OK so lets assume you are mainlining Hagen das cookies and cream on the sofa binge watching Netflix; watching your recently gained weight loss/muscle definition/new trousers/delete as appropriate go to pot. You’re thinking ‘Ah well, I know I can do it because I’ve been achieving these gains over the past 6 months so I’m just going to enjoy myself whilst I can and then when the motivation hits me again ill get back on the wagon’

In this moment I want you to truthfully answer me this: Are you actually happy sitting there? How many of you can say that your stomach doesn’t feel bruised from all the fat and sugar you’ve been throwing down there, or that you don’t miss the DOMs and the post workout euphoria. Can you actually admit to feeling better slobbing out there than the agile, light, strong, lean person you feel (or are getting towards feeling) like when you are working out. Can you say that you are in control, that you have made the choice to sit on your behind shovelling one handful of food after another into your gob? Wouldn’t you prefer to feel on top of your game? Doesn’t it make you feel more virtuous, more in control, better at work, more productive, happier, more positive and upbeat?

Right so we’ve got an admission, and that is that your subconscious mind is playing a trick on you and actually you are much happier when you are working out. Stop immediately what you are doing and stand up. Go pack your gym bag and put it by the front door then place a healthy food order to be delivered to your house/work the next day; set your alarm for an hour earlier, fill your glass up with lots of water and go have a soak in the bath. Physically cleaning yourself may only be a psychological aid but it’s a cute trick to shut your subconscious devil up!

Go to bed early, feel excited, give yourself a pat on the back, you’ve broken through and tomorrow you’re going to reap the rewards. Don’t think when your alarm goes off, grab your bags and get to the gym/out on the road/your bike/your class…..its much better to get the first few sessions done first thing in the morning than after a day at work, it is less likely you will find an excuse to miss the session. Once you are back in the swing of it you can flip your times to suit you but I would suggest for at least the first week to aim for early morning sessions every time. That evening cook some healthy food, maybe even a couple of dishes to split out into Tupperware so you have some for the next few days and there is no excuse to slip. Start planning throughout the first week how you are going to attack your training and food this time, write things down, read about different training regimes. You may even want to start having a look now at what went wrong last time and put some measures in place. But don’t whatever you do BEAT YOURSELF UP!!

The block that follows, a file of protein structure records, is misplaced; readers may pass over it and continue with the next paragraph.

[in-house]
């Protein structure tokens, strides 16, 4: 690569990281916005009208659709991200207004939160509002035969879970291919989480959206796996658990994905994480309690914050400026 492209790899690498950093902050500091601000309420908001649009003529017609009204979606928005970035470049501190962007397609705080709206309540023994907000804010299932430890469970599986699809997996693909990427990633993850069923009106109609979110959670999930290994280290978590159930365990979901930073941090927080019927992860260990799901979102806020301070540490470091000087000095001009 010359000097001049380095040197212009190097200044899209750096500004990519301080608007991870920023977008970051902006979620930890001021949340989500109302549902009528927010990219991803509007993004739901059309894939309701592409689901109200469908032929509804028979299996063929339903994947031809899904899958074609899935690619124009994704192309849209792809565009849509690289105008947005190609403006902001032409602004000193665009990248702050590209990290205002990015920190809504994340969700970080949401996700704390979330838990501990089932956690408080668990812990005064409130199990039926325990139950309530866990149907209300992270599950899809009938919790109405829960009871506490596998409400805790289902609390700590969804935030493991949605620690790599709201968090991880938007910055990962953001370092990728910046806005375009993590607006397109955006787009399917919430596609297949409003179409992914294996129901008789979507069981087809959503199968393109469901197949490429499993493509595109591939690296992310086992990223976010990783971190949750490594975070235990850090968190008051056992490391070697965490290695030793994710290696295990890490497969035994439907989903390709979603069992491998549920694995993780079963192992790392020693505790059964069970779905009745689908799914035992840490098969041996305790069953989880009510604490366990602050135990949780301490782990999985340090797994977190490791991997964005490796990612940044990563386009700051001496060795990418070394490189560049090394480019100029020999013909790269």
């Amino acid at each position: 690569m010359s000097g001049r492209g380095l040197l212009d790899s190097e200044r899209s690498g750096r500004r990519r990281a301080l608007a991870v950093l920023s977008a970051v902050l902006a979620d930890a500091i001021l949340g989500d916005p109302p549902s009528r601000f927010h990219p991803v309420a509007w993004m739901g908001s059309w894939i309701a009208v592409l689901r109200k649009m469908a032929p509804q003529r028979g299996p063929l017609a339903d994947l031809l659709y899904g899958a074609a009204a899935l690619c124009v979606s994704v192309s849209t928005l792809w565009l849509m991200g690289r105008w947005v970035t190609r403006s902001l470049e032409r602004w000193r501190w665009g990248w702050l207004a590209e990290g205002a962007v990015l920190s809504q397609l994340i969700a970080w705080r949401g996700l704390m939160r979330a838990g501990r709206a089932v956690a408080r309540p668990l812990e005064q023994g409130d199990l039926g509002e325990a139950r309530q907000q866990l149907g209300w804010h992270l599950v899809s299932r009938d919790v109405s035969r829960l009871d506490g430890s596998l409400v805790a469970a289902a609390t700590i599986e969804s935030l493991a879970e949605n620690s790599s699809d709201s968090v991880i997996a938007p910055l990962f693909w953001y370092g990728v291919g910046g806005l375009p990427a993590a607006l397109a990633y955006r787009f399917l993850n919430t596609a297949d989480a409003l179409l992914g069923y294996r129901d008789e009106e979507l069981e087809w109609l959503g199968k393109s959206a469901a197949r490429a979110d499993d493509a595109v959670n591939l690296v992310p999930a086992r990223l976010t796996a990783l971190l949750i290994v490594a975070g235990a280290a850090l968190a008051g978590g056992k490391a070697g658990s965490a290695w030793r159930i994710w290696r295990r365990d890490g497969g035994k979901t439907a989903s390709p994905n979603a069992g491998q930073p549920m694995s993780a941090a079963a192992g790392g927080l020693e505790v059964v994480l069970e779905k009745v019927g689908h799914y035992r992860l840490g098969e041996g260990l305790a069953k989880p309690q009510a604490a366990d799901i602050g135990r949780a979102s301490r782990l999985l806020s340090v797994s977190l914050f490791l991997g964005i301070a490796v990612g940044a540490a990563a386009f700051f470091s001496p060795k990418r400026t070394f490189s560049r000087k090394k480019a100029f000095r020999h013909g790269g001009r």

20 May 2017

Why setting goals is important




brightonfit training plan

 

There are two ways to incorporate exercise into your life. The first is as a pleasurable pastime; the idea that you get joy from using your muscles and working your heart. The second is in the pursuit of a fitness or strength related goal for example a marathon.

When you incorporate exercise into your life for pleasure you sub consciously build in the flexibility to cancel…. why? Because you can. You have no one to meet, no one to be accountable to, no frequency of attendance or measure of intensity is built in to your exercise, you simply exercise for the pure pleasure of it and lets face it there ‘aint many of us who can attest to that being very motivational!! Especially not if you are reading these pages!!

If you’re setting a goal there are some tricks to make sure you are successful. The first and most important is make sure you factor in enough time to sensibly train for your feat. It doesn’t matter how massive your goal is, if you don’t plan enough time to get there you aren’t going to get there. The next thing about goal setting is to make sure you don’t train for a goal more than 3-4 months in advance; why? Because you simply cannot stay that focused for that long. So what if my goal is massive and I need a year? Well the answer would be to break it down into 3 smaller goals each on building up to the big final goal. That way you just maintain focus for a third of a year per goal.

And finally; make sure you pick a goal that means something to you, don’t use someone else’s goals, make your own. You have to want to get to the end so bad that when its raining outside and you’ve planned your sprint session you don’t have any excuse not to get out there and do it.

31 October 2016

It’s all in your head ‘love’




brain

Recently I was approached by a desperate friend whose daughter is overweight and about to leave home to go to University. Worried the daughter would go off the rails having left the supportive environment of her family home, we discussed her options.

Weight gain is a really tough one; both for the individual and for their loved ones. No one likes to see someone they care about becoming unhealthier, missing out on activities because they are too overweight, feeling terrible about themselves and loosing self-esteem or possibly having work issues. Added to this list and more, people stigmatise the overweight; society is conditioned to align beauty and success with slim people.

The solution, however as I explained to my friend, is not in a healthy education although this helps with the ‘rehabilitation’ part but in resolving the root of the overeating. And this is almost exclusively a head issue, which needs careful and professional (often) dissection, exposure and resolve before it can be eradicated in a way that means it won’t bounce back next time that person feels down, unloved, vulnerable or alone. Because there is a better therapy than food and that is self-love….